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  78. The best history of the ethnic dimension of public opinion remains Cedric C. Cummins, Indiana Public Opinion and the World War, 1914-1917 (1945); see also Ernest R. May, The World War and American Isolation, 1914- 1917 (1959); Christopher C. Gibbs, The Great Silent Majority: Missouri's Resistance to World War I (1988), which exaggerates opposition to the war. On the British, see Rowland T. Berthoff, British Immigrants in Industrial America (1953); Forrest McDonald, Insull (1962).
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    Roosevelt identified German militarism as the supreme threat to American republicanism, and he loudly raised the issue whether the German-Americans and Irish-Americans were loyal to their mother country or to America: "Those hyphenated Americans who terrorize American politicians by threats of the foreign vote are engaged in treason to the American Republic."

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  79. TR, Works 18:394, from an Oct 12, 1912 address to the Knights of Columbus, the largest Catholic fraternal society.
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    Once war was declared, Germania was expelled from the republican consensus. The Democratic party--long its chief protector --became its aggressuve enemy. Anti-Germania escalated from the search for spies and saboteurs to a more systematic effort to guarantee that the large German-American communities were fully committed to American republicanism. An informal policy of destroying all forms of Germanic civic culture grew irresistibly throughout most of the country, even in heavily German small cities in the Upper Midwest. Foreign language newspapers were suspect, and many shut down. Many public schools ended courses dealing with the German language. German-American behavior was scrutinized, especially their purchases of war bonds. The drys stressed the association of Germania with beer and saloons--that is, with sin, corruption and inefficiency. To some extent, Scandinavian and Dutch-Americans were also affected by the wartime purification efforts.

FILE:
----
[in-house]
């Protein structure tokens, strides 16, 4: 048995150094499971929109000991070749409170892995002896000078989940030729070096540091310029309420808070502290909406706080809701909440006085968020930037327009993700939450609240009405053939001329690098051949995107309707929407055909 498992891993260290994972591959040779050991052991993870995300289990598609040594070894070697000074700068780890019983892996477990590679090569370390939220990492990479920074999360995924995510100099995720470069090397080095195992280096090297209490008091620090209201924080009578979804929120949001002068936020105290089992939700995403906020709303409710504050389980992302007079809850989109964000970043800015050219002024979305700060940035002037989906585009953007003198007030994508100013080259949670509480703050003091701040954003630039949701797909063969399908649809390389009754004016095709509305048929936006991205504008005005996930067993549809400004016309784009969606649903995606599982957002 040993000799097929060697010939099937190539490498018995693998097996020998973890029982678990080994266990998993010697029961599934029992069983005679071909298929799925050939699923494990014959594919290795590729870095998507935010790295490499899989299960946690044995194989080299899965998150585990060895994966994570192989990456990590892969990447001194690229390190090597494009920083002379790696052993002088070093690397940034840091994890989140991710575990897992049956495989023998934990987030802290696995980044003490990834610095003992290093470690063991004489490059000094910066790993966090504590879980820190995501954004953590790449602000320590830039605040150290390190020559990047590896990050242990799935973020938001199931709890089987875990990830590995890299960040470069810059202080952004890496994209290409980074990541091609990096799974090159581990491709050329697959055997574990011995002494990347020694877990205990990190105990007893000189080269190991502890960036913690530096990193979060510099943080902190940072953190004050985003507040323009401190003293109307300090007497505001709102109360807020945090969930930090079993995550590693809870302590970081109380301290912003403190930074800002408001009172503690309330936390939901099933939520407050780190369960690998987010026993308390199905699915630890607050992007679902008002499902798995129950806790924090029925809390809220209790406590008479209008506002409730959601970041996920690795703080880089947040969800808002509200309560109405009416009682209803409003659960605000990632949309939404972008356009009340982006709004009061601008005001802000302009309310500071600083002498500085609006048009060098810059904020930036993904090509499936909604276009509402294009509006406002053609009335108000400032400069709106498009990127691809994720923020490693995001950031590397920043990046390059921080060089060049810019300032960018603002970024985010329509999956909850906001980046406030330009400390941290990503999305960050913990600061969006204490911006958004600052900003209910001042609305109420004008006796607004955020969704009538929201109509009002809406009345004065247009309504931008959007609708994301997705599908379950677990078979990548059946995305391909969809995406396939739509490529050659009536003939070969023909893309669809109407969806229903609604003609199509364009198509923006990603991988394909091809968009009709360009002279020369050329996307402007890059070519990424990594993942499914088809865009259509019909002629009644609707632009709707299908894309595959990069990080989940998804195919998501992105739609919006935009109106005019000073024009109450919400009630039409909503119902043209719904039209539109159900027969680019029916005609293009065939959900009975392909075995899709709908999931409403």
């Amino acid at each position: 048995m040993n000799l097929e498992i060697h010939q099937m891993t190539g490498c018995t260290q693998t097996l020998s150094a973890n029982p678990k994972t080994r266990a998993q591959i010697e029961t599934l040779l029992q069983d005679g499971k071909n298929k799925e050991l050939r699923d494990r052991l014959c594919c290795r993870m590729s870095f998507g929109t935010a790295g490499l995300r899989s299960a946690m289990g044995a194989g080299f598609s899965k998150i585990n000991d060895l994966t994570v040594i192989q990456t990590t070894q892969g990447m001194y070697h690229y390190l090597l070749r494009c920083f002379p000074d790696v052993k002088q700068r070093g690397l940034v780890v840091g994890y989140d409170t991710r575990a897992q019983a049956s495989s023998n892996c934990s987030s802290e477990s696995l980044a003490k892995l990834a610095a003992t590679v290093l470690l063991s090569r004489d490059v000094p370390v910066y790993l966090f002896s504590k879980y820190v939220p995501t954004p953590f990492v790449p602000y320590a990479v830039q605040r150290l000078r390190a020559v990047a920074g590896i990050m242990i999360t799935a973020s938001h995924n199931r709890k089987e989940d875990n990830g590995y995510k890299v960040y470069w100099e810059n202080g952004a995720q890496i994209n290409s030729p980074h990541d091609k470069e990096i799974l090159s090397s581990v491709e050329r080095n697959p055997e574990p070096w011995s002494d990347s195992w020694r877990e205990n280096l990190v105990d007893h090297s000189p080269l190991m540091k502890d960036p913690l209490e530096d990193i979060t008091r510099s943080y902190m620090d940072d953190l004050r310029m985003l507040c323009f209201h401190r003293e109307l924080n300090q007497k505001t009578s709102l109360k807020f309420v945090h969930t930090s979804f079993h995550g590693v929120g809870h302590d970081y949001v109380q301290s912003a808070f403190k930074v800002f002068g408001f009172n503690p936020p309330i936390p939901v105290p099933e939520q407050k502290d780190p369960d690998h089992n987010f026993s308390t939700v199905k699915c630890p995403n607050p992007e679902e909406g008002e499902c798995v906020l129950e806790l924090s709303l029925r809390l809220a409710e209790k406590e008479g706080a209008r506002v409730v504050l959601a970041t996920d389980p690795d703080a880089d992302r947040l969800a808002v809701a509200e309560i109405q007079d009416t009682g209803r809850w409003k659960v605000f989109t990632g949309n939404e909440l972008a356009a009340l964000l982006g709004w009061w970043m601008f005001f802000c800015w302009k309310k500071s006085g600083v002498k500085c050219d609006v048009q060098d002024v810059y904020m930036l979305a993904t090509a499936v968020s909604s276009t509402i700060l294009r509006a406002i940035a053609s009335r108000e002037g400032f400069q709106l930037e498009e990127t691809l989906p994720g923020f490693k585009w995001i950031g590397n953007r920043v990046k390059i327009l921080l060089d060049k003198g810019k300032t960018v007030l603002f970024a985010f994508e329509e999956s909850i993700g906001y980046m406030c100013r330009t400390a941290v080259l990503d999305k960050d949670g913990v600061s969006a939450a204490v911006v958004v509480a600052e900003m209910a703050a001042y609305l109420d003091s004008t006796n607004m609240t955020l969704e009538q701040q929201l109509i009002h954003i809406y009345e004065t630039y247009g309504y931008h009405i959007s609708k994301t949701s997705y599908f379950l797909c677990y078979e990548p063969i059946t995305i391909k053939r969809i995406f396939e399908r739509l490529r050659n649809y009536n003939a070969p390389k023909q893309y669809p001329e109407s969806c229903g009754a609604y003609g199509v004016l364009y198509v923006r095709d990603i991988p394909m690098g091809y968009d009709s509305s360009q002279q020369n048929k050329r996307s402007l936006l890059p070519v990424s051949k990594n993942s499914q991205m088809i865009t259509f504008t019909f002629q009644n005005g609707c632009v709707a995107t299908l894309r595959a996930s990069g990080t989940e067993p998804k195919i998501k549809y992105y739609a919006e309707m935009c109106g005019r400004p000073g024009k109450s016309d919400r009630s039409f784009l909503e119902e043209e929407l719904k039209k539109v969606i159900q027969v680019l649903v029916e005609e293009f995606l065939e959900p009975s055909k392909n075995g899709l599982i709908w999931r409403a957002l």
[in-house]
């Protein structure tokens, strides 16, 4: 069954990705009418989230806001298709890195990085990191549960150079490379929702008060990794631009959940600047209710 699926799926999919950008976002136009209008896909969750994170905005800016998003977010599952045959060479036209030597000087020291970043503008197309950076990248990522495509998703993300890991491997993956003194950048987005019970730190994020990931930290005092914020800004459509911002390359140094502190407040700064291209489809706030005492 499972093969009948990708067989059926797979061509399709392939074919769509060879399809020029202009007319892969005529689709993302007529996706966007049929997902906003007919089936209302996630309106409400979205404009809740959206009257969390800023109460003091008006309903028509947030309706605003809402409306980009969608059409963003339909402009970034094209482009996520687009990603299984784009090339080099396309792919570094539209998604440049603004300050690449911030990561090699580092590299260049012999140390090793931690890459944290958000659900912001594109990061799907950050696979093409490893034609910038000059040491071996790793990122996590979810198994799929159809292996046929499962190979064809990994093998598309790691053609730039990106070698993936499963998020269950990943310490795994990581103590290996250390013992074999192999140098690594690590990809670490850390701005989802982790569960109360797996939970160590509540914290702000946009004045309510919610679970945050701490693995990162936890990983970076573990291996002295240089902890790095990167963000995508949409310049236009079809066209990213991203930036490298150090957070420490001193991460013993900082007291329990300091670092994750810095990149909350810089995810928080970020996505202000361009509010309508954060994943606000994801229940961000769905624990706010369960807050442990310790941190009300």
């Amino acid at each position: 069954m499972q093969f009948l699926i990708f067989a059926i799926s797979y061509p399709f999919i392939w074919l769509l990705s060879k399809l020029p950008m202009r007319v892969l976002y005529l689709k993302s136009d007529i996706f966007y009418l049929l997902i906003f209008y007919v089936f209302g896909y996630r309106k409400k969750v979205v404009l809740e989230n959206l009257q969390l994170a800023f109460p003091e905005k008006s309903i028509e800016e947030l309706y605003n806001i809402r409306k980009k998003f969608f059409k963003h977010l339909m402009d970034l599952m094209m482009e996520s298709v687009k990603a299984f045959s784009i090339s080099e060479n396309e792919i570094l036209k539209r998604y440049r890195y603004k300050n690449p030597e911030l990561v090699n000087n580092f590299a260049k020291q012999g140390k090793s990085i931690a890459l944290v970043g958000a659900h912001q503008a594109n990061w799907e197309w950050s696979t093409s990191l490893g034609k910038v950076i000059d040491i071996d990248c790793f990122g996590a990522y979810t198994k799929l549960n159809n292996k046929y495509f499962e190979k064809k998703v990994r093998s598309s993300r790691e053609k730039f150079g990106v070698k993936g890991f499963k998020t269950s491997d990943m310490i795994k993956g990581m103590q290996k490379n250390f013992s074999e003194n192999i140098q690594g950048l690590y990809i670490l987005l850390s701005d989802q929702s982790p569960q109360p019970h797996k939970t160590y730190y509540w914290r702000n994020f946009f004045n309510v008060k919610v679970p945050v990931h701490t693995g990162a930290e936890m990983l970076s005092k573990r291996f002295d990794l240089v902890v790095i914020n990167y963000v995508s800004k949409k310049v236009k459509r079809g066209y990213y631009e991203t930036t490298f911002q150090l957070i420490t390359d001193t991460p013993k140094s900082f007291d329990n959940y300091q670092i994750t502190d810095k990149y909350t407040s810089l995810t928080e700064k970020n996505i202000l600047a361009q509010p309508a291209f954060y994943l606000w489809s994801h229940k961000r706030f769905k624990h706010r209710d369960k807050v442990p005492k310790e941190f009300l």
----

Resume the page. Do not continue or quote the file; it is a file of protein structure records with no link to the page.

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  80. Nancy Derr, "Lowden: A Study of Intolerance in an Iowa Community during the Era of the First World War, " Annals of Iowa (1989) 50:5-22. See also Leslie V. Tischauser, The Burden of Ethnicity: The German Question in Chicago, 1914-1941. (1990); Melvin G. Holli, "Teuton vs Slav: The Great War Sinks Chicago's German Kultur," Ethnicity (1981) 8:406-451; David W. Detjen, The Germans in Missouri, 1900-1918: Prohibition, Neutrality, and Assimilation (1985).
    The treatment was more brutal for Germans in Britain, Canada and Australia; Mark Ellis and Panayi Panikos, "German Minorities In World War I: A Comparative Study of Britain and the USA," Ethnic and Racial Studies (1994) 17:238-259; Gerhardt Fischer, Enemy Aliens: Internment and the Home Front Experience in Australia (1989). Canada interred 8,600 German and Ukrainian men as enemy aliens; the rest were stripped of the right to vote. Desmond Morton, "Sir William Otter and Internment Operations in Canada during the First World War," Canadian Historical Review (1974) 55:32-58. The Scandinavian-Americans came under heavy pressure as well; F. Herbert Capps, "The Swedish-American Press and Isolationism," in Swedish Immigrant Community in Transition: Essays in Honor of Dr. Conrad Bergendoff (1963), pp. 167-181.

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    Even if the anti-German attacks ended immediately with the Armistice in 1918, the after-shocks generated enormous swings in Germanic voting behavior, including spikes of support for Socialists in 1918, Harding in 1920, LaFollette in 1924, Roosevelt in 1932 and 1936, and Willkie in 1940. The Germans nursed a sense of betrayal: they believed they had been true republicans all along, but had been misunderstood. Nevertheless, they and most ethnics did abandon foreign language usage. Churches switched to English; the once-large foreign language press withered away. The American consensus was that republicanism was monolingual--a consensus that was briefly challenged by a bilingualism movement in the 1980s.